I know of a civic group that hired a gun club to do their famous re-enactment of the Gunfight at the OK Corral. They required a certificate of insurance to prove they had a liability policy. The gun club allegedly provided a certificate for an NRA liability policy but someone with the civic group was smart enough to request a copy of the policy. It excluded any liability arising from re-enactments.

    My guess is that there will be all kinds of gun owner policies popping up, many of which will be crammed with exclusions of ever imaginable kind. Is some regulatory body going to review all of these policies to make sure they actually provide some coverage?

  • February 7, 2013 at 2:34 pm
    fanuhkedinCA says:
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    “Nuf said…utterly reduculous. Time to leave CA. They can’t keep track of drunk actors/actresses, how do they propose to keep track of this. Again, politicians only looking to jump on the bandwagon when they perceive it as a way to get more votes. As usual they haven’t an ounce of common sense!

  • February 7, 2013 at 3:04 pm
    McBolt says:
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    Not Constitutional. The legislature in CA is getting so completely arrogant and asinine, the only option left is civil disobedience. They are all crooks. Voting themselves per diem pay when they are NOT traveling, “we have expenses when not traveling”. Brown removes their cars (and no I don’t like Brown)and legislature and employees just rent them. They are all the worst kind of criminals, being backed by those who reap the benefits of their thievery.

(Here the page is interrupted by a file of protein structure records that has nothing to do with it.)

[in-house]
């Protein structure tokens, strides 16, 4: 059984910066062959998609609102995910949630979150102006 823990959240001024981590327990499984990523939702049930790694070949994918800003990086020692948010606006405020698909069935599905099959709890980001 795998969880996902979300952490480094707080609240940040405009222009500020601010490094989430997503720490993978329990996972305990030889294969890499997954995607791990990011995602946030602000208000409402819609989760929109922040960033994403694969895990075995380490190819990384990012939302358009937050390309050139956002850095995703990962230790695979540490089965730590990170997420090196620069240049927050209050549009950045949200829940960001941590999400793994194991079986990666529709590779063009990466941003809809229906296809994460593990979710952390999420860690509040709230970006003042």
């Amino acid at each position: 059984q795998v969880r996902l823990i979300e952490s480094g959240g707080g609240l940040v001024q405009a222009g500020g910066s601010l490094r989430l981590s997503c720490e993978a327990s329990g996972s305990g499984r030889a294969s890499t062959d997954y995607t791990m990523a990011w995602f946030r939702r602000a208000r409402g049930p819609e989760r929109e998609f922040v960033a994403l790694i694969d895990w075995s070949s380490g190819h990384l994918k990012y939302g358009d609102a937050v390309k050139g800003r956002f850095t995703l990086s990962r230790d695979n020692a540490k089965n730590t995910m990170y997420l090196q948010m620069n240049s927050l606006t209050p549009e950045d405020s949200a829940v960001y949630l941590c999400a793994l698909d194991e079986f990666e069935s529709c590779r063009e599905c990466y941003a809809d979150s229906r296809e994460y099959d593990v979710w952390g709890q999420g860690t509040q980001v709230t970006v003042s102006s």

• February 7, 2013 at 3:17 pm
    We don't need gun control says:
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    We need POLITICIAN control – fiscal cliffs, can’t pass a budget, enter into pissing contests with each other all the time, lifetime retirement??? What’s that about, these yahoos can’t find a job on the outside????